We love old books here at the Jane Austen News, but this week we came across an example of a highly unusual one up for auction that might have raised a few eyebrows in the Austen household.
A 300-year-old sex manual which was as good as banned until the 1960s because of its shocking content (though we hasten to add that by today’s standards it’s not nearly so shocking) has sold for £3,100. An astounding sum considering that its guide price was just £80-£120!
The 1720 book titled Aristotle’s Masterpiece Completed In Two Parts, The First Containing the Secrets of Generation – contains a range of bizarre advice.
Some of the strange pieces of advice within the manual include:
- Don’t lie with beasts – lest you wish to run the risk of giving birth to monsters
- During sex women should “earnestly look upon the man and fix her mind upon him”. Then the child will resemble its father.
- Want a girl? After sex, a prospective mother should lie on her left. For a boy, she should lie on her right.
- Don’t rush off – “When they have done what nature can require, a man must have a care he does not part too soon from the embraces of his wife”.
Auctioneer Jim Spencer said of the book: “It’s gone crazy. The impact of the sale of this book has been phenomenal. I started receiving emails every few minutes from people interested in buying the book.”
The new (anonymous) owner said: “I wanted to buy this book because it’s about pre-modern medicine and it’s European. It’s about herbalism and the natural world mixed with medicine. It’s also a piece of art featuring woodcut illustrations.”
Well we’d hope that the owner hadn’t bought it for its dubious tips on how to ensure that you have a boy or a girl.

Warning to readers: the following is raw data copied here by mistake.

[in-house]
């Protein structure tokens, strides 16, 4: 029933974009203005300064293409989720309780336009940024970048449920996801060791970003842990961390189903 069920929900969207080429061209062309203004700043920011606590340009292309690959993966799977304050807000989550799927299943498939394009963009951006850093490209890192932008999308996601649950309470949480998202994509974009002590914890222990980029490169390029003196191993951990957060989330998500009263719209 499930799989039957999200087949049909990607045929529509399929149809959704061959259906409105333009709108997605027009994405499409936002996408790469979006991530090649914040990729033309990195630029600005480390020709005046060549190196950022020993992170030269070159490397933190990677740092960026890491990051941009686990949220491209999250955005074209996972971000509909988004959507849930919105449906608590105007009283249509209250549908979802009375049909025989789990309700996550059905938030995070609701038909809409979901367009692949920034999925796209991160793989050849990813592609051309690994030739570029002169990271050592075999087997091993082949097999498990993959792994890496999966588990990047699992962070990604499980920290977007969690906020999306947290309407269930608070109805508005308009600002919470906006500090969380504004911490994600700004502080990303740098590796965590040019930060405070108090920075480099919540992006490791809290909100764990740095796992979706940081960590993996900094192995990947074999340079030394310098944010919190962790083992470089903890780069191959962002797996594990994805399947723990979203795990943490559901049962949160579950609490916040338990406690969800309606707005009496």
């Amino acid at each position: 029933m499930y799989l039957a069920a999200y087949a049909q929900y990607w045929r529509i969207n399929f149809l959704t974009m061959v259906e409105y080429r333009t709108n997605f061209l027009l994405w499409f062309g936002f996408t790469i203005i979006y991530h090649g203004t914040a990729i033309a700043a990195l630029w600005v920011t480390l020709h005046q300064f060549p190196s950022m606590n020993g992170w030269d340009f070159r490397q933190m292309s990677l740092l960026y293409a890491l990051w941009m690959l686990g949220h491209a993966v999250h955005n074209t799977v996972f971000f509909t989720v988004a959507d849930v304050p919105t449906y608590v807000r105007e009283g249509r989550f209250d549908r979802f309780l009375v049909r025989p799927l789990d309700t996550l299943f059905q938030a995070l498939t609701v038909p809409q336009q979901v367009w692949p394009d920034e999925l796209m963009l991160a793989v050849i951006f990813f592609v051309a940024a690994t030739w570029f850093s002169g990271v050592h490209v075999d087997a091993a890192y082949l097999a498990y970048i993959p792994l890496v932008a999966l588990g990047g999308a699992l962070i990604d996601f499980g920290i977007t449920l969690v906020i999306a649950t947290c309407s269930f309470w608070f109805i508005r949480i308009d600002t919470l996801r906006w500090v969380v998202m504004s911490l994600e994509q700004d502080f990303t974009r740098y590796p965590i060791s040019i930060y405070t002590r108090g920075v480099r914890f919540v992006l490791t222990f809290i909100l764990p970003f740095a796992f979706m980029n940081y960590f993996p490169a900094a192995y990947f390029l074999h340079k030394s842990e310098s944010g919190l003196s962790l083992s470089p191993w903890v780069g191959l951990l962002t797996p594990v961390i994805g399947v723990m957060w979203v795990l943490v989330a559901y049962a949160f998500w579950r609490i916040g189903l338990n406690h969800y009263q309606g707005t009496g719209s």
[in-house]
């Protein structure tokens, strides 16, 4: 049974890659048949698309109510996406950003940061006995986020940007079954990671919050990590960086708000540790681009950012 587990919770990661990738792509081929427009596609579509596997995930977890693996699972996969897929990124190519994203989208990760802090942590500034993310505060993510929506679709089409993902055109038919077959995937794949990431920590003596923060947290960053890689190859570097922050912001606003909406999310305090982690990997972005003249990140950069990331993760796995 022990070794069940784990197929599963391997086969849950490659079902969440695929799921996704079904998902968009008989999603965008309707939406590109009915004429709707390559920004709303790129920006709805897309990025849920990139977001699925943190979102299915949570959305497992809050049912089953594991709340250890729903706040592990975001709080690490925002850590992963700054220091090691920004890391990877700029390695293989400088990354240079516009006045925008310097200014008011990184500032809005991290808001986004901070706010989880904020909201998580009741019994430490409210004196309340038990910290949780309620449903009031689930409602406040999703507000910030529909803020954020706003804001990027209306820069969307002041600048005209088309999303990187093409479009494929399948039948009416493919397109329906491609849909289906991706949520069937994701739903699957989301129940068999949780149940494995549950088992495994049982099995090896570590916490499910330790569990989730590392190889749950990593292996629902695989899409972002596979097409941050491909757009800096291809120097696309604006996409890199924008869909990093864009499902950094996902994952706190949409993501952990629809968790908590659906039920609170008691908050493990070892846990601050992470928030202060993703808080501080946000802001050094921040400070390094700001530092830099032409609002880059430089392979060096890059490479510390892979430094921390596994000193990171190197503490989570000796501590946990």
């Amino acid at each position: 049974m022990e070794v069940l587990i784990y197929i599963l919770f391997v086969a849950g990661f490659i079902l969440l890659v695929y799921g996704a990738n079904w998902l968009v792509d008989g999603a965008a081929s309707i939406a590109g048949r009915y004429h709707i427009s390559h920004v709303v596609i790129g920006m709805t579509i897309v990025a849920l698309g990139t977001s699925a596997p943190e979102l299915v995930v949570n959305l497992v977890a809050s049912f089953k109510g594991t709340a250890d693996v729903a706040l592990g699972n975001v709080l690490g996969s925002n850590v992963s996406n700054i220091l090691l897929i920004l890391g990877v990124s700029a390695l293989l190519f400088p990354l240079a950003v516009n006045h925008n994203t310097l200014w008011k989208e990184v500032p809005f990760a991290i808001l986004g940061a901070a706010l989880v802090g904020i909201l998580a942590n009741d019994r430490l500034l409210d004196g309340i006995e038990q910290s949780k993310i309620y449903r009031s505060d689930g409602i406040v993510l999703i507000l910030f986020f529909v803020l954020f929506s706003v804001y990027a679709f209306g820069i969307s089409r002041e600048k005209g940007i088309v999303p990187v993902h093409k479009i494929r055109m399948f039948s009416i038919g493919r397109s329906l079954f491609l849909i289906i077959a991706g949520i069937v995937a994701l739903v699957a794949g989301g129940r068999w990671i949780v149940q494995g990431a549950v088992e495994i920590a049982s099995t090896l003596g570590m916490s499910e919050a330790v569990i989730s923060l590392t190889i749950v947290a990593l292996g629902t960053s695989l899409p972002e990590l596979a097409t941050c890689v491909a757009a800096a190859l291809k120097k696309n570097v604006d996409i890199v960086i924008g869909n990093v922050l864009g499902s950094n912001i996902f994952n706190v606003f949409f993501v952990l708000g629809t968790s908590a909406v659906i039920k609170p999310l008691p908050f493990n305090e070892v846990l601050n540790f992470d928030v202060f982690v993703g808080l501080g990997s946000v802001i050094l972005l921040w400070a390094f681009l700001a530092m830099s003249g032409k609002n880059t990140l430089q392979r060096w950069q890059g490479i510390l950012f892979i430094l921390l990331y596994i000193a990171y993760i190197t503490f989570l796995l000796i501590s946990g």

The role-playing group Regency Encounters, a group which is dedicated to providing the ultimate experience in role playing experiences for Harry Potter, Dungeons and Dragons, and Jane Austen fans (though not all in the same role-playing experience event!) are in the midst of creating a kickstarter campaign.
The hope is that the group will, with the help of Austen fans around the world, raise the money needed to buy Luckington Court, which was the location used for Longbourn in the 1995 BBC miniseries of Pride and Prejudice. It’s had a few interested parties looking at the multi-million dollar home, one of which was Prince Harry! Currently neither he, not any of the other viewers, have had an offer accepted though, so it’s still on the market and there’s still time for the Regency Encounters campaign to raise funds.
The campaign is set to begin by May, or June at the latest, and the Regency Encounters group hope to buy the property and restore it. After this they hope to invite Austenites to Luckington Court for rewards stays. Kickstarter pledges will, depending on the amount, feature an overnight stay, or tea in the drawing room.
We may not have a new Austen adaptation coming up very soon (though we’re very much looking forward to the new Pride and Prejudice adaptation due to be screened in 2020 on ITV), but period drama fans in the US and Canada have a treat due in cinemas on May 11th.
Anton Chekhov’s famous play The Seagull has been turned into an excellent feature film by director Michael Mayer and playwright Stephen Karam, and judging from the trailer will be a wonderful watch.